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I have an ancestor who committed suicide in 1748 in rural Northamptonshire, England. The burial register of his parish does not record his burial, but it does note that he "hung humself lying almost prostrate on his own bed." I know he was not buried in the churchyard because the number of burials are tallied each year.

This man's widow died about seven years later, but was buried in a nearby parish. It is unlikely she had permanently moved to that parish as the burial register still describes her as of the former parish. This makes me wonder whether her husband's suicide affected where the family decided to have her buried.

What would have been the common practice for burial of a person who committed suicide in the eighteenth century? Are there any records that might contain information about where he was buried?

  • I just realised that I do not have a burial record for my ancestor Charles Keagle who committed suicide at Whitchurch, Devon in 1791 (genealogy.stackexchange.com/questions/8062/…) nor do I have one for his wife who I think continued to live there. However, I do need to do more exhaustive searches before I could conclude that either must/may have been buried elsewhere. – PolyGeo Jan 17 '16 at 22:08
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At that time, a suicide would not have been buried in consecrated ground. Suicide was both a sin and a criminal offence. Burial in consecrated ground was only permitted after 1823 without ritual, and with ritual only after the 1880 Burial Act, one description of which is found here.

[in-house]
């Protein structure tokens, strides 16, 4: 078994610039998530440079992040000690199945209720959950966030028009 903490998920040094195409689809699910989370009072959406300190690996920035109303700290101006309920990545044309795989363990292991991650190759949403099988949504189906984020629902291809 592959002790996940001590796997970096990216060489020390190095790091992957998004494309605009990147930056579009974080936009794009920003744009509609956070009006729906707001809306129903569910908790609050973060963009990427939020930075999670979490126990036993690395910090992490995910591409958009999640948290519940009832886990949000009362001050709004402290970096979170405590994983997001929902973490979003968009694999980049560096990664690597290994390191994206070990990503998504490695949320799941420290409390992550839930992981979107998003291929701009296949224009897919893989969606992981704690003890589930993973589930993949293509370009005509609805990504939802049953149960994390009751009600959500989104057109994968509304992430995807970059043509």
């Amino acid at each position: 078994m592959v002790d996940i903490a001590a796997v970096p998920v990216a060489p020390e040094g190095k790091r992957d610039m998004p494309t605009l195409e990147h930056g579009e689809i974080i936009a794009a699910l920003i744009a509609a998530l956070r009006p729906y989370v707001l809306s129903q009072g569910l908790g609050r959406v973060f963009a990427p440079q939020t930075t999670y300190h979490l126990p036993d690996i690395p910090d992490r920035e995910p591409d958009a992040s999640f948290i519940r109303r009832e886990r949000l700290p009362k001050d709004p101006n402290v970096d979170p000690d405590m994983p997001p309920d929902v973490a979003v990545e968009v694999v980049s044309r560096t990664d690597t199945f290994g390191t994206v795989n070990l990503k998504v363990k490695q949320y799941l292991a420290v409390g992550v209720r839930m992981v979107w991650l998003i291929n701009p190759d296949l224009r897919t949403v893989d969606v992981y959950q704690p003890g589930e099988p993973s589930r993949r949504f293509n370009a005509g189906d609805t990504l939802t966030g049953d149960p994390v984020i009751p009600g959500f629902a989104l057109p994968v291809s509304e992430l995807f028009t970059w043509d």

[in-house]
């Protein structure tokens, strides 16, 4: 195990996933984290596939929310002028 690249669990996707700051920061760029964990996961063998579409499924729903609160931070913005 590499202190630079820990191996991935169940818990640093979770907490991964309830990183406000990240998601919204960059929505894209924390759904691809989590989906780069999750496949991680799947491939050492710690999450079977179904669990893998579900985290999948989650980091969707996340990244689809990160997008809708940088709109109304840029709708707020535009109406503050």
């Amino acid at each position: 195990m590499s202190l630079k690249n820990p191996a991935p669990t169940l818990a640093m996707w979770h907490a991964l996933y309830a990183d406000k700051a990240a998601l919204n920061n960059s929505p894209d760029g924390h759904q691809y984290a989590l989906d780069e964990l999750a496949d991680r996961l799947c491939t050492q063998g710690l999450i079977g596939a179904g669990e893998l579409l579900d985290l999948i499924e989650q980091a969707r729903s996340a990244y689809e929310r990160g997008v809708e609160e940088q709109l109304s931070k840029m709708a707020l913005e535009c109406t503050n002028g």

As the Church would have nothing to do with the burial of a suicide, there were various local traditions which seemed to vary around the country. Commonly suicides were buried at crossroads and sometimes buried head-downwards. A description of this practice is given here by the Council for British Archaeology.

I am not aware of any specific organised records for such burials.

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    Could you add to your answer a brief citation for your link, so that the reader can see what you are citing without being forced to click through? Having the information in the answer itself means the answer is still useful if there is link rot. – Jan Murphy Jan 18 '16 at 17:50
  • I wonder whether the practice of burying criminals (that then included suicides) at cross roads arose from much earlier times when displaying a corpse of a criminal (before burying them nearby) may have been an advertisement condemning bad behaviour. By being at a cross road it might get more viewings than along a single road. Once the practice came to be considered barbaric, perhaps they thought cross roads were as good a place to bury them as any. – PolyGeo Jan 18 '16 at 22:03

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